Séminaire : Nicole Shibley (Department of Geology and Geophysics, Yale University, USA): Inferring Mixing from Echosounder Observations of Double-Diffusive Staircases in the Arctic Ocean
Monday 09 December 2019, 11:00am - 12:00pm
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Abstract : Double-diffusive convection may occur where temperature and salinity both increase with depth, such as in the Arctic Ocean. Double-diffusive convection is identifiable by its distinct staircase structure, consisting of thick mixed layers separated by high-gradient interfaces in temperature and salinity. In the Arctic Ocean, these staircases are widely present in the interior basin and responsible for transporting heat upwards to the overlying sea ice cover. However, they are largely absent around basin boundaries; this is likely due to the effect of intermittent turbulence. Recent echosounder (acoustic) observations of the Arctic Ocean provide a high-resolution method of visualizing an individual staircase evolve in both space and time. By analyzing these acoustic observations, we track the spatial/temporal evolution of individual interfaces in a double-diffusive staircase. A comparison between measurements of temperature/salinity and reflected acoustic signals, as well as a simple mathematical model, suggest that the magnitude of these reflected acoustic signals is proportional to the strength of the stratification for a given interface. Further, the acoustic data are sufficiently high resolution that individual interface thicknesses may be resolved. These results indicate that acoustic measurements may be used to infer mixing levels in double-diffusive staircases and understand staircase persistence and evolution in a setting of weak background turbulence.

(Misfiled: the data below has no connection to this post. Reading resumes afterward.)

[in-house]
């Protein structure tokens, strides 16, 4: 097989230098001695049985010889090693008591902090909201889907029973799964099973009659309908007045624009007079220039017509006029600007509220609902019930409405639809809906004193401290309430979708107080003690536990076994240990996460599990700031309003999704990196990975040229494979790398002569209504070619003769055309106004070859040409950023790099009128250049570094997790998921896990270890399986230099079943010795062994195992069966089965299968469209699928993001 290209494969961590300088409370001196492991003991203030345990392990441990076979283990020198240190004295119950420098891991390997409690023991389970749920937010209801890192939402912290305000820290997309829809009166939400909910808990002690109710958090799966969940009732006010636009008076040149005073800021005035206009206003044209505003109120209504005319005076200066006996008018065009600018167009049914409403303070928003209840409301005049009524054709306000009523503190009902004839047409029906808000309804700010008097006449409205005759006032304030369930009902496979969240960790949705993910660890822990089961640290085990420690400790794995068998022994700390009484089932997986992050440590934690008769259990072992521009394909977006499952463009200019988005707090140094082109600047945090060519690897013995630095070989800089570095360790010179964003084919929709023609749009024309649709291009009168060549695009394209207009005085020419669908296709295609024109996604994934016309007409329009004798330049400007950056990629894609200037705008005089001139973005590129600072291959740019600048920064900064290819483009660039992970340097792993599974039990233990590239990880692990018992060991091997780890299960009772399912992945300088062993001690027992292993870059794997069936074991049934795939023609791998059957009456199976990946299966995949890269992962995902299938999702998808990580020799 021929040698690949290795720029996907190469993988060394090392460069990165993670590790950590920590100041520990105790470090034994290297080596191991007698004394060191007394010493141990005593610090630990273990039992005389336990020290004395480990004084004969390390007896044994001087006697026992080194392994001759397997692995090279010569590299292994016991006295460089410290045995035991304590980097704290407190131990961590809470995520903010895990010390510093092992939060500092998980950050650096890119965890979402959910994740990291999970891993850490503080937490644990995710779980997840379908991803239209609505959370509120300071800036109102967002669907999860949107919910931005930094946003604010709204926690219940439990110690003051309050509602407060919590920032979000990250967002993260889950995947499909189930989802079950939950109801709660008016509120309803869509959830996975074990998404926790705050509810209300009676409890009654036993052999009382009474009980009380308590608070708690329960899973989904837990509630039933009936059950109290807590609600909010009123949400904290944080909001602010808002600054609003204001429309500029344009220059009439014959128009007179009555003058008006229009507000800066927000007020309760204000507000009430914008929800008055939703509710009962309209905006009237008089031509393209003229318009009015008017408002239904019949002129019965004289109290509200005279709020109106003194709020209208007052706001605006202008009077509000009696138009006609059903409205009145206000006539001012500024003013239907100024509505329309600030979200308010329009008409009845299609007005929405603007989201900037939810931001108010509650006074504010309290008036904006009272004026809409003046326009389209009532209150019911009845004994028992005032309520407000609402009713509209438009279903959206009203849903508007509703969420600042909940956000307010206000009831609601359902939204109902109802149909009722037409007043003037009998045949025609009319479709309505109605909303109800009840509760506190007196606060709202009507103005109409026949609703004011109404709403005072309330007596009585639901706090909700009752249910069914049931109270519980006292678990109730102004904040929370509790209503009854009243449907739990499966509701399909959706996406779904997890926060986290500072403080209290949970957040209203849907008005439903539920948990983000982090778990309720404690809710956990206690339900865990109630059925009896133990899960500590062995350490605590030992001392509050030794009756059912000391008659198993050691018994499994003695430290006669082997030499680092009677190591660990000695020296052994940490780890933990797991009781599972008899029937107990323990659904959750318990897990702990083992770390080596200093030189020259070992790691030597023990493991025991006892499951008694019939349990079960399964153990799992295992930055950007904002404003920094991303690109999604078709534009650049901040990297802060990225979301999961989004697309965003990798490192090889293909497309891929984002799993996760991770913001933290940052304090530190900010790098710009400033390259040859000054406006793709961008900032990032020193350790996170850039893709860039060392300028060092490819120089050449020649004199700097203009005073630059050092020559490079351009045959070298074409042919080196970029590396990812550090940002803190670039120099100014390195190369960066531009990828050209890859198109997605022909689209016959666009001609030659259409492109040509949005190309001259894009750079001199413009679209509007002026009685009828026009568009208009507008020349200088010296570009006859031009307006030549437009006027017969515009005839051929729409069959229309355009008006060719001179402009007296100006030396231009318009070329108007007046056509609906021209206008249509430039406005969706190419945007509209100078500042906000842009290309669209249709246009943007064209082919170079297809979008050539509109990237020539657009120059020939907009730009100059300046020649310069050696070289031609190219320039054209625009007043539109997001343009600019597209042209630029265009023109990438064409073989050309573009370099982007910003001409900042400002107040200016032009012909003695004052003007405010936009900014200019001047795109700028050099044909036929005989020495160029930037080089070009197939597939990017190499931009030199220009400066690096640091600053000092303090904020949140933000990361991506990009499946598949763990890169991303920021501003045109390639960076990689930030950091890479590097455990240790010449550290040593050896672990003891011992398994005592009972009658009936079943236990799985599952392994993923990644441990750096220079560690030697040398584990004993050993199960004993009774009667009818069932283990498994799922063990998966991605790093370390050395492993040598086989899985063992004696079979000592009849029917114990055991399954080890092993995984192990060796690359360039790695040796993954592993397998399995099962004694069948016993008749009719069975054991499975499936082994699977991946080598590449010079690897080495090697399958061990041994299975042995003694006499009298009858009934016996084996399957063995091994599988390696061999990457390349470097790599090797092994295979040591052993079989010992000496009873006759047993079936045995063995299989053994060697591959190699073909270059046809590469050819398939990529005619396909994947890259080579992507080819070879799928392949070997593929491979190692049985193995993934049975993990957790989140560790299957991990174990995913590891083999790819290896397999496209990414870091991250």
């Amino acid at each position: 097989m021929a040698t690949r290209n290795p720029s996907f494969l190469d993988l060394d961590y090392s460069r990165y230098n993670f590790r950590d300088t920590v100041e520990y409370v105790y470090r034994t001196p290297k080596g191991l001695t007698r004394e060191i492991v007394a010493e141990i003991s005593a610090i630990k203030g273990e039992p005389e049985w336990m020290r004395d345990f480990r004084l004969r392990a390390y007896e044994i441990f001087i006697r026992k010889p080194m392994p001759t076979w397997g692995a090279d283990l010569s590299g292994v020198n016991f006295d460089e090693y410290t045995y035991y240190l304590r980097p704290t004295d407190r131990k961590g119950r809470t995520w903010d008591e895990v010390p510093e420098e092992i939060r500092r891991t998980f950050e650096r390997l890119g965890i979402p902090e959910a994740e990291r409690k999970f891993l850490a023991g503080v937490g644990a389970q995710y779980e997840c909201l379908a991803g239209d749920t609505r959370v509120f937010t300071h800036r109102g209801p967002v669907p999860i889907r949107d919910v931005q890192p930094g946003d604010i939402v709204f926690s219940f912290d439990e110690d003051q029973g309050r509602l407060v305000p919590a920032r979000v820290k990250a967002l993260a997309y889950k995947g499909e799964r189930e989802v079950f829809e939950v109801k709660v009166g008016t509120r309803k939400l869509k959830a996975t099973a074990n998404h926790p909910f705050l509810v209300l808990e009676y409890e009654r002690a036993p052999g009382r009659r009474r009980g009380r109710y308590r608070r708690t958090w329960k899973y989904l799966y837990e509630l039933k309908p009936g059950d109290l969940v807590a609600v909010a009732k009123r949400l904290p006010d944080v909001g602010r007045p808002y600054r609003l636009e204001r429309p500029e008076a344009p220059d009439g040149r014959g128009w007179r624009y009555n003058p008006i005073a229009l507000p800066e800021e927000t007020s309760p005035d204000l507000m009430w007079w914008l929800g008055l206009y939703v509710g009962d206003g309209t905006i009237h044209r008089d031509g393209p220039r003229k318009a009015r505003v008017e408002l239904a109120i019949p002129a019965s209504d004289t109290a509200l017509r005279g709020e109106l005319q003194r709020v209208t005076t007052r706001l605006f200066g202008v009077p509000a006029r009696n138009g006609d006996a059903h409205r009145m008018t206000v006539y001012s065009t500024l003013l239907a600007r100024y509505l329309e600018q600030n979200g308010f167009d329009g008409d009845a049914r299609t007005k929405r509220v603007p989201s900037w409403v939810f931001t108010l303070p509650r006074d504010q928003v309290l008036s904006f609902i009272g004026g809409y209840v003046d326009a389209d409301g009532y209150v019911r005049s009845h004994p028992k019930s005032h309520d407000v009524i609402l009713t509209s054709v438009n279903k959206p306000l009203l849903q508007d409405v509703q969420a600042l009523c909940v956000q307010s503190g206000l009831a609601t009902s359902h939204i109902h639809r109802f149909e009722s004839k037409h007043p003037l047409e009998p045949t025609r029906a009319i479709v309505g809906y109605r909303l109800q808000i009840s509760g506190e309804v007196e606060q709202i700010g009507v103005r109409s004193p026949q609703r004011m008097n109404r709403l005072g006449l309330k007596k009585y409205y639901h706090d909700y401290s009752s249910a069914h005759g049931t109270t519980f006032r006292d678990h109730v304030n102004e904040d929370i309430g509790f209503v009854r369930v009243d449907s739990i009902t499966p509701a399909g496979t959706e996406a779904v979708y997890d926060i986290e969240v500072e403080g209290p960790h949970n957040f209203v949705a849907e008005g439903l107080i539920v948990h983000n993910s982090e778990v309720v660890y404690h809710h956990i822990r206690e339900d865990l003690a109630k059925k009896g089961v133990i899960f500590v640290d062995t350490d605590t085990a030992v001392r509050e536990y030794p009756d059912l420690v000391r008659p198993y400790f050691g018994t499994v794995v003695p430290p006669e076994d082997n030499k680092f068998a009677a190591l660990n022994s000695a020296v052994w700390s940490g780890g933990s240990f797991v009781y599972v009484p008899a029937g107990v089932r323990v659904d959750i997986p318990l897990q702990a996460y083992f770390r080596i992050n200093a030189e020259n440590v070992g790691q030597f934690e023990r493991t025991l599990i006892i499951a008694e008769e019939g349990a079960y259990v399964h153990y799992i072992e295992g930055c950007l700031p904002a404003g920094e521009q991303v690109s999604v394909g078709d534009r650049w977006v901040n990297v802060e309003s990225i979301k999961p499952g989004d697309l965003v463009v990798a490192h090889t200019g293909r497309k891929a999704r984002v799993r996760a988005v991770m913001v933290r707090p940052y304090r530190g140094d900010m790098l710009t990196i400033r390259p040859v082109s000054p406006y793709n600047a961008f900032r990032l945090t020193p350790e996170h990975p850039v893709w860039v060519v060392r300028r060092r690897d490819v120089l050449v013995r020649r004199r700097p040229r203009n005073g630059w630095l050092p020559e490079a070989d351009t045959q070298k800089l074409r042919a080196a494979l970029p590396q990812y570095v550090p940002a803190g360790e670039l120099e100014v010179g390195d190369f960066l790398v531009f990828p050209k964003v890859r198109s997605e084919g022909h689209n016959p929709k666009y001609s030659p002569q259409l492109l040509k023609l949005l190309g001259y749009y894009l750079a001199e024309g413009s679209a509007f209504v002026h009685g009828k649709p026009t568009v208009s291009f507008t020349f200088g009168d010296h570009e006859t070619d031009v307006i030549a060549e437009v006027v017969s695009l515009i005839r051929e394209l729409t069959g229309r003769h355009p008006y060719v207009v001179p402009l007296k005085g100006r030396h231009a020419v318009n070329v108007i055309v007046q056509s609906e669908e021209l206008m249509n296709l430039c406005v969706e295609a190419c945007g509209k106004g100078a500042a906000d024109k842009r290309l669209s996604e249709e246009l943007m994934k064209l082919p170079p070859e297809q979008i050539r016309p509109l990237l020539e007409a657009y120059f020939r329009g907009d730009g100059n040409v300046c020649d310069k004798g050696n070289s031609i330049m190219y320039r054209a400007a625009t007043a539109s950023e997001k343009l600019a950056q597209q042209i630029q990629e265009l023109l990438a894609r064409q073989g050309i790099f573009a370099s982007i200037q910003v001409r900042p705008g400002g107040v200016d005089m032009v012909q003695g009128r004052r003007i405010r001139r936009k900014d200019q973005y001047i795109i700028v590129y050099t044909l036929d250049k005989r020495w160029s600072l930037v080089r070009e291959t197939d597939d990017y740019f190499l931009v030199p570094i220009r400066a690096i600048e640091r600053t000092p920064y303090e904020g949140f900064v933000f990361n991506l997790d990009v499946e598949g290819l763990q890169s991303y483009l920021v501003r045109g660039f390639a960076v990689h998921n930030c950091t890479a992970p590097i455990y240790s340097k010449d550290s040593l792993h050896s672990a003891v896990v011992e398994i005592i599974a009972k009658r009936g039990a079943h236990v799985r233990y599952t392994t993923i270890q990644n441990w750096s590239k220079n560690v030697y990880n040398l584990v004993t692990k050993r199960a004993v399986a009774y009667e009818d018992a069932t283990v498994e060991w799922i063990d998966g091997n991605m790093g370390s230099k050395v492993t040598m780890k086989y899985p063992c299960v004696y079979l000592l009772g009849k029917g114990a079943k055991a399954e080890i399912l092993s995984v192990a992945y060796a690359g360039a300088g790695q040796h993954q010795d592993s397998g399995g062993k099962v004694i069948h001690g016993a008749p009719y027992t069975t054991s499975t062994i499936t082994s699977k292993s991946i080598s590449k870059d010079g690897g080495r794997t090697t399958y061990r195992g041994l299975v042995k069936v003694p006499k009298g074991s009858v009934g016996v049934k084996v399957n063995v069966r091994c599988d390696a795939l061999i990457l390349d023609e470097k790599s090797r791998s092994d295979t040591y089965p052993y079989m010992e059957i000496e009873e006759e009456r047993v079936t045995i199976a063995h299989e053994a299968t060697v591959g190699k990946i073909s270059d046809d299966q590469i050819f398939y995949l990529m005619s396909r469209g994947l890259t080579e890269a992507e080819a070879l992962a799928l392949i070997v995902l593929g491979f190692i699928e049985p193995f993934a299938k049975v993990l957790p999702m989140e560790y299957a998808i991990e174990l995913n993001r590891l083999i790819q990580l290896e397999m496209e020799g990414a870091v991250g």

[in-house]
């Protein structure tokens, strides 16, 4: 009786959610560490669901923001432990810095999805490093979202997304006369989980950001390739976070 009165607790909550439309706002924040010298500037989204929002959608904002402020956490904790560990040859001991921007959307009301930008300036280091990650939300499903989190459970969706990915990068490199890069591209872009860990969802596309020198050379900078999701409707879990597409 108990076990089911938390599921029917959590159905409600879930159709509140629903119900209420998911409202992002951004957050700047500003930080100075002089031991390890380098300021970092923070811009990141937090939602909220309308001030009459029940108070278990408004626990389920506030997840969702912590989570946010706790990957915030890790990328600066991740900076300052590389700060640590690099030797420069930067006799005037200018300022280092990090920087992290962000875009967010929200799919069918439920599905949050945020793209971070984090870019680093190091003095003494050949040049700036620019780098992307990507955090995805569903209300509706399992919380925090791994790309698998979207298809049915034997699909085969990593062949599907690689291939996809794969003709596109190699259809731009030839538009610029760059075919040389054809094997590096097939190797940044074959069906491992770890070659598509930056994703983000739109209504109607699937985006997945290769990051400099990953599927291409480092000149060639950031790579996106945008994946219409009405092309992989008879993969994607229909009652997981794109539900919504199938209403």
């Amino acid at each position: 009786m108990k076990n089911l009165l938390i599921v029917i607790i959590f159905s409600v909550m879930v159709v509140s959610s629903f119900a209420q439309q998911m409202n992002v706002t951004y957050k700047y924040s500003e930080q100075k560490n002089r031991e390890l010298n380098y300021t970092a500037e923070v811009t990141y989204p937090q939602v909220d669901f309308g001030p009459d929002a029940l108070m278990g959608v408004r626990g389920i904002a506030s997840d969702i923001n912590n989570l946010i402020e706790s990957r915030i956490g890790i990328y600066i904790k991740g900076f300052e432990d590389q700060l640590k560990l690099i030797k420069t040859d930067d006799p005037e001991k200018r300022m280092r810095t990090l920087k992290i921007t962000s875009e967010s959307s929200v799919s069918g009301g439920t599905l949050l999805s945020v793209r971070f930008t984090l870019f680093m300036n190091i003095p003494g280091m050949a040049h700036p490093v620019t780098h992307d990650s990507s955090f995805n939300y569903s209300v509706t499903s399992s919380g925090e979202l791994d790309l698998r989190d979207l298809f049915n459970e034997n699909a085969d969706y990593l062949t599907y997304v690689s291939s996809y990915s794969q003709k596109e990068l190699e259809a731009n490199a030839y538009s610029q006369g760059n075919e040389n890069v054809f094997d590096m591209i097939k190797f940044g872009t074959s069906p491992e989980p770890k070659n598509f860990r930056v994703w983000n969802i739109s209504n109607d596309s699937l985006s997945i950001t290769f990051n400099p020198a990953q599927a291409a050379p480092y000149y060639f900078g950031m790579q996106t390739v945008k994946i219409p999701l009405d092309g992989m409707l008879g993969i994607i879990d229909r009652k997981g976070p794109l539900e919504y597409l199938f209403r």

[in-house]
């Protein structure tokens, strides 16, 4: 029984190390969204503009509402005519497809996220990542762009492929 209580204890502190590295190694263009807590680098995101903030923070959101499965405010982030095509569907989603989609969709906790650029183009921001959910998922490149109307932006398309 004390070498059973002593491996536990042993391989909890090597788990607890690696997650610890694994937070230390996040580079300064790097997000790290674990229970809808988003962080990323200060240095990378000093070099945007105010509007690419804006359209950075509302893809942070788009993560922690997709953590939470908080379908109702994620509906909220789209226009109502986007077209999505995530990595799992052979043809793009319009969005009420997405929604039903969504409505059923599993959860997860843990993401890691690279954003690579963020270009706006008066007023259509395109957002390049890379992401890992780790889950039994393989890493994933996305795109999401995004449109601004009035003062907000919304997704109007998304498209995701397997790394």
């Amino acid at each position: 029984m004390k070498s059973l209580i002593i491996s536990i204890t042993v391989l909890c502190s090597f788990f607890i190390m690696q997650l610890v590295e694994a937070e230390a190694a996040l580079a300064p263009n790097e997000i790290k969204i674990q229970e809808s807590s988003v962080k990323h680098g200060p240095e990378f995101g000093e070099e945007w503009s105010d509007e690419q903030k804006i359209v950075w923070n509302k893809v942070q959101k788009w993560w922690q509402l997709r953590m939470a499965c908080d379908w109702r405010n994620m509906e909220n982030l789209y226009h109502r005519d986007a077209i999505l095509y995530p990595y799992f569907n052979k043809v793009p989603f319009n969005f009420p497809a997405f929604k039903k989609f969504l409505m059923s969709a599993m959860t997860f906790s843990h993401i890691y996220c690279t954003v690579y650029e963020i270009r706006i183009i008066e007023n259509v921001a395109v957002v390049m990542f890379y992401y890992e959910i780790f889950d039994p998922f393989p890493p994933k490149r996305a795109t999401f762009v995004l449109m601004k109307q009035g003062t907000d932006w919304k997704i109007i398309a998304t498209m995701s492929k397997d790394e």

Location salle de réunion LOCEAN, tour 45/55, 4eme étage